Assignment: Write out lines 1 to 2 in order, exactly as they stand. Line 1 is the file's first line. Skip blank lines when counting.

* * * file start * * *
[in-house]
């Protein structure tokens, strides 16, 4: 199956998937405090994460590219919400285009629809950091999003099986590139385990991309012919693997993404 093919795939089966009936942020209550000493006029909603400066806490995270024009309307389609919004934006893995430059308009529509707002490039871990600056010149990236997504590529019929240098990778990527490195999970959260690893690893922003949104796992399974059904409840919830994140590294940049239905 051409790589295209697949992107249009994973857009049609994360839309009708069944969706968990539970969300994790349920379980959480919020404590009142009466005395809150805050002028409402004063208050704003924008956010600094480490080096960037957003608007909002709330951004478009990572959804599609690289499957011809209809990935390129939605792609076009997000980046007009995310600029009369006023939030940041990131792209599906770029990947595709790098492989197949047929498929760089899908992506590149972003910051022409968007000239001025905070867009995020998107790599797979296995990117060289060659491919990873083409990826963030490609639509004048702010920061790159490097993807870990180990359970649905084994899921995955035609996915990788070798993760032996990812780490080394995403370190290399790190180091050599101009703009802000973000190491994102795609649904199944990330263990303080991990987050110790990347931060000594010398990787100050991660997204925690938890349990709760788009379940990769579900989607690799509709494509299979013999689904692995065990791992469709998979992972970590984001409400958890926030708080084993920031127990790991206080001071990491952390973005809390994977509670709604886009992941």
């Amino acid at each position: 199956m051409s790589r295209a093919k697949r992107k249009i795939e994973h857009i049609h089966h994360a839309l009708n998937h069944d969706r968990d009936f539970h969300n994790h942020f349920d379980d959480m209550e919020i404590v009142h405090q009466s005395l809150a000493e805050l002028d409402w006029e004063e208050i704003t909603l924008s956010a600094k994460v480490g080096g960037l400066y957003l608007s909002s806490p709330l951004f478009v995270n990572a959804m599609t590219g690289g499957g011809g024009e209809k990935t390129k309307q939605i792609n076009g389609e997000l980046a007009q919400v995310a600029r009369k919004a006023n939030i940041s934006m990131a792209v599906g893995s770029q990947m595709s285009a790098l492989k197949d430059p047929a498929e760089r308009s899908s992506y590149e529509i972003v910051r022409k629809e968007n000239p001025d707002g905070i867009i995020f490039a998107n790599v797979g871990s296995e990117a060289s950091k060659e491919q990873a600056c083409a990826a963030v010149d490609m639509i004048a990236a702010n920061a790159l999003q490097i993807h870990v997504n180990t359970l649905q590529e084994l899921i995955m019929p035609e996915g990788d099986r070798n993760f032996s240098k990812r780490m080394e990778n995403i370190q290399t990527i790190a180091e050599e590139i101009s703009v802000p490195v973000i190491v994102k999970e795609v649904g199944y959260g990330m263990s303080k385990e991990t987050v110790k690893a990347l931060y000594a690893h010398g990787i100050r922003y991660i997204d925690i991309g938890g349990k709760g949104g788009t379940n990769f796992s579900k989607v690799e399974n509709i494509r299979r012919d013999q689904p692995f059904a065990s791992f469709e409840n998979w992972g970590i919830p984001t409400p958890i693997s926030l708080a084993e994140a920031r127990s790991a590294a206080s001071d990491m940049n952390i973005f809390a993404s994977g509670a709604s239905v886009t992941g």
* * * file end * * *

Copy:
[in-house]
């Protein structure tokens, strides 16, 4: 199956998937405090994460590219919400285009629809950091999003099986590139385990991309012919693997993404 093919795939089966009936942020209550000493006029909603400066806490995270024009309307389609919004934006893995430059308009529509707002490039871990600056010149990236997504590529019929240098990778990527490195999970959260690893690893922003949104796992399974059904409840919830994140590294940049239905 051409790589295209697949992107249009994973857009049609994360839309009708069944969706968990539970969300994790349920379980959480919020404590009142009466005395809150805050002028409402004063208050704003924008956010600094480490080096960037957003608007909002709330951004478009990572959804599609690289499957011809209809990935390129939605792609076009997000980046007009995310600029009369006023939030940041990131792209599906770029990947595709790098492989197949047929498929760089899908992506590149972003910051022409968007000239001025905070867009995020998107790599797979296995990117060289060659491919990873083409990826963030490609639509004048702010920061790159490097993807870990180990359970649905084994899921995955035609996915990788070798993760032996990812780490080394995403370190290399790190180091050599101009703009802000973000190491994102795609649904199944990330263990303080991990987050110790990347931060000594010398990787100050991660997204925690938890349990709760788009379940990769579900989607690799509709494509299979013999689904692995065990791992469709998979992972970590984001409400958890926030708080084993920031127990790991206080001071990491952390973005809390994977509670709604886009992941």